Revision shouldn't be a matter of going over the same thing again and again. Rather, it should be about putting topics in a fresh context that makes pupils understand better, says Steve Abbott.
It's that time of year again, with GCSEs looming and pupils spending more time drawing up timetables than actually revising. How can teachers help their pupils make best use of revision?
Many students are not sure how to revise GCSE mathematics. They may have followed a "spiral curriculum", meeting each topic many times, learning a little more each time. Such piecemeal experience of mathematics can result in a poor overview.
Take area. GCSE students have learned to find areas of various shapes at different times. They may do rectangles and right-angled triangles in key stage 2, parallelograms, other triangles and circles in key stage 3 and trapezia and sectors of circles in key stage 4.
For revision, they need to bring this information together and notice the two key area concepts: that area involves counting squares; and that complex shapes can be approximated by or broken into known shapes. They can then create methods for more difficult problems such as finding the area under a curve or the area of a circle segment.
Revision should involve practice in reconstructing these methods; rote-learning area formulae can provide some shortcuts, but is no substitute for mastering the underlying ideas.
The secret of helping students to revise is to prepare them in advance. Teach for understanding; let them think; emphasise the organisation of knowledge; and get the students to help themselves and each other.
Naturally, students find topics difficult to revise if they have never understood them in the first place. Unfortunately, they can get reasonable marks in class with only limited comprehension of the work, particularly if they are given exercises that are mostly identical to worked examples they have already met. When we reward routine practice with lots of ticks, we reinforce the common notion that only right answers matter. Practising is important, but skills are useless without a sense of when to use them. This sense develops with harder problems.
As teachers we profess to want our students to think. Unfortunately, we short-circuit their thinking processes. We intervene too soon, providing answers to questions they haven't asked. Sometimes, we do all the thinking, deconstructing a problem into a series of leading questions, each requiring a trivial answer. We need to remember that "the one who does the thinking does the learning" and that students develop much deeper understanding when they struggle with a variety of harder problems than when they sail through dozens of easy exercises.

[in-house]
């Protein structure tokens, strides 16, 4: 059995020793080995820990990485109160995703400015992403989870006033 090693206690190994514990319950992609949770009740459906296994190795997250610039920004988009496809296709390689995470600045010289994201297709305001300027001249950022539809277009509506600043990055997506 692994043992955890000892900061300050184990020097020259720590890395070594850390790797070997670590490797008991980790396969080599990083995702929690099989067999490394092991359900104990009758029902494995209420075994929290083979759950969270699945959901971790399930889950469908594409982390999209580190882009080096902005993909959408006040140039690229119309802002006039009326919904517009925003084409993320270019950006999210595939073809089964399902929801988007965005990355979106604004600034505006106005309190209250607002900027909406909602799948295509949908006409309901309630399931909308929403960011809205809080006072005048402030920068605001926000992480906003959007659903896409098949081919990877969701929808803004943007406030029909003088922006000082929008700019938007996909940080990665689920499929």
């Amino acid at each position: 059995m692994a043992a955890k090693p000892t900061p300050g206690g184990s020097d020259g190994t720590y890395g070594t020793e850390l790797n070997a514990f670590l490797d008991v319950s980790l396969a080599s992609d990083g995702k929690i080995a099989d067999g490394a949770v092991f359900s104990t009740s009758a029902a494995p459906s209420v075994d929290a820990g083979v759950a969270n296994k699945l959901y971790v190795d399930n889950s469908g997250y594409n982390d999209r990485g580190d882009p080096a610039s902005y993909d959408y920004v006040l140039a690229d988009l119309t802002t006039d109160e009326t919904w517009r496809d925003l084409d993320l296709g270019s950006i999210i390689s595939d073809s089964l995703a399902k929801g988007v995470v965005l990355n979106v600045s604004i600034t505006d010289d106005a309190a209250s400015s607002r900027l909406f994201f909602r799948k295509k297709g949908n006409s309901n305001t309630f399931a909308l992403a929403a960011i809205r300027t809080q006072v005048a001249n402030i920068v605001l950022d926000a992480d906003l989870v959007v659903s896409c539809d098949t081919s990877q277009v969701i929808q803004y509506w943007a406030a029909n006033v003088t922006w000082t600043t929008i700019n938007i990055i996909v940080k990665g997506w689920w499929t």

All secondary mathematics teachers ought to have an overview of GCSE mathematical knowledge. They can help students by emphasising mathematical connections throughout the whole course. For example, proportionality is a recurring theme of GCSE mathematics - from working out the cost of 2.4kg of apples at 80p per kg to fractions and percentages - from scale drawing and enlarging shapes to trigonometry. Many GCSE questions ultimately involve multiplication and division, the operations associated with proportionality.
Students need structures that allow them to help themselves and each other. This means routinely presenting new topics in ways that challenge the students to apply what they already know. It means providing problems where the means of solution is not immediately obvious, generating discussion. It means routinely giving students time to think - it is easier and more effective to help a student who has got stuck with a problem than one who hasn't started it.
Revising a topic should not be the same as teaching it all again. Trigonometry, for example, is initially introduced gradually, perhaps beginning with work on the tangent ratio. Gradually sines, cosines and the inverse functions are brought in. For revision, however, the focus should be on using a diagram to select the right function - everything else is mere calculation or simple algebra. Mastery requires practice, but students need a variety of contexts and wordings to see that diverse problems share common methods of solution.
Steve Abbott is deputy head at Claydon High School, Ipswich
IT'S NOT TOO LATE
* Start with major topics: get pupils in groups to brainstorm what they know about the topic.
* Refuse to believe that they remember nothing.
* Share the results with the class.
* Ask them which parts they need reminding about.
* Give them collections of examination questions to be attempted alone and to a deadline.
* Then offer them time in class (or in revision clubs) to help each other with the questions.
* Minimise the time when they are all listening to the teacher.
* Create a sense of togetherness where students want each other to do well.
* Give them some timed tests, aiming for a standard above their predicted grades.
* Finally, use all the help you can get. Encourage students to buy one of the many revision guides. Welcome the support of parents and private tutors. Use colleagues who have built up resource banks.
* Remember to think about next year's revision now!